We then headed to Jose Hernandez, who is a refugee from El Salvador. He farms on 15 acres, which he has cleared from the jungle. There are 5 farmers who SHARE supports within this area. They help each other on large projects. This 15 acres of land was purchased for $5000 US. Jose has cleared the fields by using slash and burn and he has been growing corn, beans, cabbage, pineapple, and squash for the past 6 years. He is now working towards having a dairy herd. He has received some funding from SHARE for fencing and digging of a larger pond. He does not use any fertilizer or pesticides and unfortunately had no way to prevent pest on his cabbage. He is currently starting to plant grass within the corn to be converted pasture land after the corn is harvested. At the end of the tour, Jose opened coconuts for us to try the milk.
We finished the day with cave tubing in the Caves Branch River. On busy day there can be up to 1500 people go through the caves tubing. We had a guide, Tomaso, who showed us native plants and interesting facts along the trail until we reached the entry point, which was a 45 minute walk. He pointed out the Gumbolimbo tree, which is used as fence post which start to grow and these fences are then live fences. The Gumbolimbo is also used for a rash caused by the Poisonwood tree. We then entered the water and spend 1hr 30min to float through the caves. The caves where amazing in side and at one point we turned off our lights and it was very dark. Some areas were very shallow because it is almost the dry season, which meant that water levels were very low. So ‘BUMS UP!’
Laura and Carolyn
First thing this morning we visited the Running W Ranch, owned by the Bedran brothers (who’s sister’s own the San Ignacio Hotel where we’re staying). We had a tour by Amir, the ranch supervisor, who explained how their operation was ran and managed. The area that we saw had 1000 head of cattle on 700 acres. Their main breeds are Brahma and they have been introducing the Angus and Hereford breeds to increase the quality of their beef, with specific focus on the marbling. They operate on a pasture system with 5 groups of cattle at 200 head per group. They rotate the groups every seven days to allow the Bombasa grass to regrow (grows about 1 inch per day). Two months prior to slaughtering on sight, molasses and urea is fed daily to increase average daily gain. They also had 400 ewes, mostly black bellied breeds, which are raised purely for slaughter on the ranch.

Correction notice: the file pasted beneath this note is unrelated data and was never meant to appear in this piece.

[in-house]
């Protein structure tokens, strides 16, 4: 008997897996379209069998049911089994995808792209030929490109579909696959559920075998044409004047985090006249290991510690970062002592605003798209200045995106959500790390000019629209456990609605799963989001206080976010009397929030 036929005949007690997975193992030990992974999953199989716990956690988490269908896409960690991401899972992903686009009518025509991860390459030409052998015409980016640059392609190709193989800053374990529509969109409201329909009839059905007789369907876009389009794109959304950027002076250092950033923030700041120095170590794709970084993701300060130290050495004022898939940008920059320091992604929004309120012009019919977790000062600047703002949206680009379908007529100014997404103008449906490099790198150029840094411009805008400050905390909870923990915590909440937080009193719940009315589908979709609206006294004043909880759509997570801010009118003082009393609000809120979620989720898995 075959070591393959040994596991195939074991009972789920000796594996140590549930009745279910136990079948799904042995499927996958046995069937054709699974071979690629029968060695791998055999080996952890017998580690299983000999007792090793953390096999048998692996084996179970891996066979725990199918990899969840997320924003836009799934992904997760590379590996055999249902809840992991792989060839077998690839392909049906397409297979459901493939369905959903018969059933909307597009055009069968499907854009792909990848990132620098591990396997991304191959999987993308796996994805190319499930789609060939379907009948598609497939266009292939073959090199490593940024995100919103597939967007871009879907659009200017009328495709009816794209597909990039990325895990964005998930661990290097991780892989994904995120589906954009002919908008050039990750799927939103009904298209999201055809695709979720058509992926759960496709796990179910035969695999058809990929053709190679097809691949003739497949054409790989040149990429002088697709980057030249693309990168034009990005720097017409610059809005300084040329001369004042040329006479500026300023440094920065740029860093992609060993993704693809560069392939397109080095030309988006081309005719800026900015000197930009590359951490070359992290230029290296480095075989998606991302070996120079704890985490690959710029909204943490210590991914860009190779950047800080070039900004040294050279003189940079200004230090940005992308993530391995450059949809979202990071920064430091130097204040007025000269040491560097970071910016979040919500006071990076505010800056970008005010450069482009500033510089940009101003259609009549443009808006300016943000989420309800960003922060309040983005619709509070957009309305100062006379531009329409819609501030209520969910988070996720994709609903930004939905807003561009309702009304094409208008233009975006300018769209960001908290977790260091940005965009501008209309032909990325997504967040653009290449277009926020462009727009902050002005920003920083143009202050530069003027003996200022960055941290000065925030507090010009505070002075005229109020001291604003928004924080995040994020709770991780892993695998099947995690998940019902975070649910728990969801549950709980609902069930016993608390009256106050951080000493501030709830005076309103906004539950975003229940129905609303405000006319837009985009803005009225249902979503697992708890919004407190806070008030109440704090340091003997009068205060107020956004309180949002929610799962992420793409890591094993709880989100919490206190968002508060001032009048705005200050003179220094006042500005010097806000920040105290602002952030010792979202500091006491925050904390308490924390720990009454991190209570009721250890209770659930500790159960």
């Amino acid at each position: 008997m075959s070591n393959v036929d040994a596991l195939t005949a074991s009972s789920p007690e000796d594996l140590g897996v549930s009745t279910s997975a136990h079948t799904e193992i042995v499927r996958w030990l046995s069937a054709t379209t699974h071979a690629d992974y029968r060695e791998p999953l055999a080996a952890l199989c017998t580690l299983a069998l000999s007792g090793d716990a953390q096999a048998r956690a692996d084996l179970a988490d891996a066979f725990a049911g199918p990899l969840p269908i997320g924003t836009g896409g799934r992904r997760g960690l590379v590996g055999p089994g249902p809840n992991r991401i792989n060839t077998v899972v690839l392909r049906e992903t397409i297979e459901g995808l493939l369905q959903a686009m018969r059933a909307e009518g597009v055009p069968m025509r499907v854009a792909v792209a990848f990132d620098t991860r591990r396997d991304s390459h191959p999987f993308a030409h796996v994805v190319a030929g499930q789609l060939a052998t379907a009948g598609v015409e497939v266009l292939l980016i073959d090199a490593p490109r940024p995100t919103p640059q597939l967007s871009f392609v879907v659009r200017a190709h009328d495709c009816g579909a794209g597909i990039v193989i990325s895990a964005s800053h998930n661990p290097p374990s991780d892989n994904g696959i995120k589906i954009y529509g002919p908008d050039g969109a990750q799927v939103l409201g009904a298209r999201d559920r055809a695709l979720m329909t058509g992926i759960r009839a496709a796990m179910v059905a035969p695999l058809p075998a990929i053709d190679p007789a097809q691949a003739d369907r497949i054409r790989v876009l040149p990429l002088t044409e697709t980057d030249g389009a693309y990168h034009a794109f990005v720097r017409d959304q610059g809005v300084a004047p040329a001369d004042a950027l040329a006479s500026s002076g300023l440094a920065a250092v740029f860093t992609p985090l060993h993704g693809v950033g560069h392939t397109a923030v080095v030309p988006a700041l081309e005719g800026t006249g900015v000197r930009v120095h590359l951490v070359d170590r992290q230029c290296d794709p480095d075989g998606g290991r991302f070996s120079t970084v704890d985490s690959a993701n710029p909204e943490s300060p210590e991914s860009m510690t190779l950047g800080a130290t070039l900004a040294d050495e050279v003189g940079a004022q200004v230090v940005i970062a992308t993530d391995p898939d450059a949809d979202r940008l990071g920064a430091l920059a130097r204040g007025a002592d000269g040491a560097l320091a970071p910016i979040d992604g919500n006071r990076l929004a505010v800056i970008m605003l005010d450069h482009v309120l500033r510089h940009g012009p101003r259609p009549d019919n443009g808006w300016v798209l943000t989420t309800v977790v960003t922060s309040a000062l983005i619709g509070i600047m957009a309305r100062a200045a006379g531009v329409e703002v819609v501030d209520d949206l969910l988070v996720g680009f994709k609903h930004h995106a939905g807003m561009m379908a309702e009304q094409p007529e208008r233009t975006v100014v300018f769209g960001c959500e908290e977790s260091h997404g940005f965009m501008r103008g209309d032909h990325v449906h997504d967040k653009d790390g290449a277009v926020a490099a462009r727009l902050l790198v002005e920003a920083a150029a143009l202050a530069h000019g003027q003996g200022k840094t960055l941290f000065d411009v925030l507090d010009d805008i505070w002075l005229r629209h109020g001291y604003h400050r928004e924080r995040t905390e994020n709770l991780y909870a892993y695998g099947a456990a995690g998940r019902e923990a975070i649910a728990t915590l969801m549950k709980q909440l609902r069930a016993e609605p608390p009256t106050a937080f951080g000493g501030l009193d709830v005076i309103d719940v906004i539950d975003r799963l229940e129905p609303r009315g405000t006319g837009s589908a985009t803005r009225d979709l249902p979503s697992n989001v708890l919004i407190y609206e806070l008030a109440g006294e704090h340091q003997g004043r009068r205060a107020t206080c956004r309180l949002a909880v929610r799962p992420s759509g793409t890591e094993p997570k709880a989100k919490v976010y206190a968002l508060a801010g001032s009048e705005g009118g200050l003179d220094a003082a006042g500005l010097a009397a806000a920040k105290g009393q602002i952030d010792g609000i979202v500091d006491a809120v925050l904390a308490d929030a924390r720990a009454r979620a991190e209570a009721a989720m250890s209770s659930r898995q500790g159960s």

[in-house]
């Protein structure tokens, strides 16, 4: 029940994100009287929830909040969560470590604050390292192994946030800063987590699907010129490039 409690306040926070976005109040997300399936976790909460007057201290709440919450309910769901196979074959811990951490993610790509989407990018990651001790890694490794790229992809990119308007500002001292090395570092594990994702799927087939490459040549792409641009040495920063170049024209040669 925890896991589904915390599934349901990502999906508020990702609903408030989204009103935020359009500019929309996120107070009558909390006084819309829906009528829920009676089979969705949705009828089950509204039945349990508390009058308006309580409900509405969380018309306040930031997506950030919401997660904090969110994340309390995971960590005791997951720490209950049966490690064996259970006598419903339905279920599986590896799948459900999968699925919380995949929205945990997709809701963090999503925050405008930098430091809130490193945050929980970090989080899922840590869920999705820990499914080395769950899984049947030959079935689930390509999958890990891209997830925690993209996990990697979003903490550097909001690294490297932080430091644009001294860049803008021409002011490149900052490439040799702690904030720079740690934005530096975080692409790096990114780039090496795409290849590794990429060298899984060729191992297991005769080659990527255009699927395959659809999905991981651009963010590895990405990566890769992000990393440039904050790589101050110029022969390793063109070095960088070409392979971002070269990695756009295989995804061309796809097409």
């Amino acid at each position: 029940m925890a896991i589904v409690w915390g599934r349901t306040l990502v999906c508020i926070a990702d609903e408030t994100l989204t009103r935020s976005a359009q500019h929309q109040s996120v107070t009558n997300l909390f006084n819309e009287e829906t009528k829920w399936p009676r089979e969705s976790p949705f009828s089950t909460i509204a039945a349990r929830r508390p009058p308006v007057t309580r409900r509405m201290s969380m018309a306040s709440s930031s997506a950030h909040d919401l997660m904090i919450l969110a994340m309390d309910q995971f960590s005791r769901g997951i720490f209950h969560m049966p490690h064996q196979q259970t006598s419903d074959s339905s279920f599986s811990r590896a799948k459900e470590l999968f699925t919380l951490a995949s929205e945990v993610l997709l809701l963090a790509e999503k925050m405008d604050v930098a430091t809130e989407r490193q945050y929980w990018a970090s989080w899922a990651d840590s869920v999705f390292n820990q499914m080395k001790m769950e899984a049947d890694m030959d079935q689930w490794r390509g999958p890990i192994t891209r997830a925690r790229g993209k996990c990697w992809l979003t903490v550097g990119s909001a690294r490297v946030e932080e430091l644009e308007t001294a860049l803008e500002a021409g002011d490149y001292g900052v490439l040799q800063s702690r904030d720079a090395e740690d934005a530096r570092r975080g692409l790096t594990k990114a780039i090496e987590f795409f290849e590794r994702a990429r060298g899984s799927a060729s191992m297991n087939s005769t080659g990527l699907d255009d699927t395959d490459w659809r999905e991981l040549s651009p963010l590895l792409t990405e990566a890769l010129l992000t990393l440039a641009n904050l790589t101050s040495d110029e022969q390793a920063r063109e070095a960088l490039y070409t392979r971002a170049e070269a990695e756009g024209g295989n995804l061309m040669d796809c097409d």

Next we ventured down the road to visit Spanish Lookout, a Mennonite settlement originally from Manitoba. We were greeted by Frank Friesen, whose parents initially immigrated to the area in 1958. He is considered one of Belize’s veterinarians although he does not have a doctorate. He acquired the knowledge from attending several training sessions in the United States as well as El Salvador. On top of this he is the nutritionist/supervisor for Reimer Feeds. This feed mill supplies the majority of livestock feed for all of Belize. We received a tour of the plant and recognized that the processes and machinery involved were very similar to those used in Ontario. One difference that we did notice was they could only store corn for not much longer than 1 year, as the constant humidity hinders storage capability. All feed is formulated and mixed on site, and therefore is also delivered in bulk or is bagged and shipped on skids. After lunch Frank took us to the farm of Paul Dueck. Here he milks 11 Holstein cows twice a day, has 3000 extra large broilers, and 1500 layer hens on 40 acres. It was interesting to compare this small operation here in Belize to those in Canada, and how vast differences in scale and scope of farms can still support their respective lifestyles. We learned a great deal from Frank as he enlightened us on agriculture in Belize, as well as the politics behind it which directly affects how the industry functions in this country. For example, since milk from Mexico is now subsidized, there has been in increase in milk imports. This has directly affected Western Dairy, the local dairy processor in Spanish Lookout, by decreasing their sales from 500,000 lbs per month to 300,000 lbs. This has created a very large surplus of milk in the community, increasing spoilage concerns.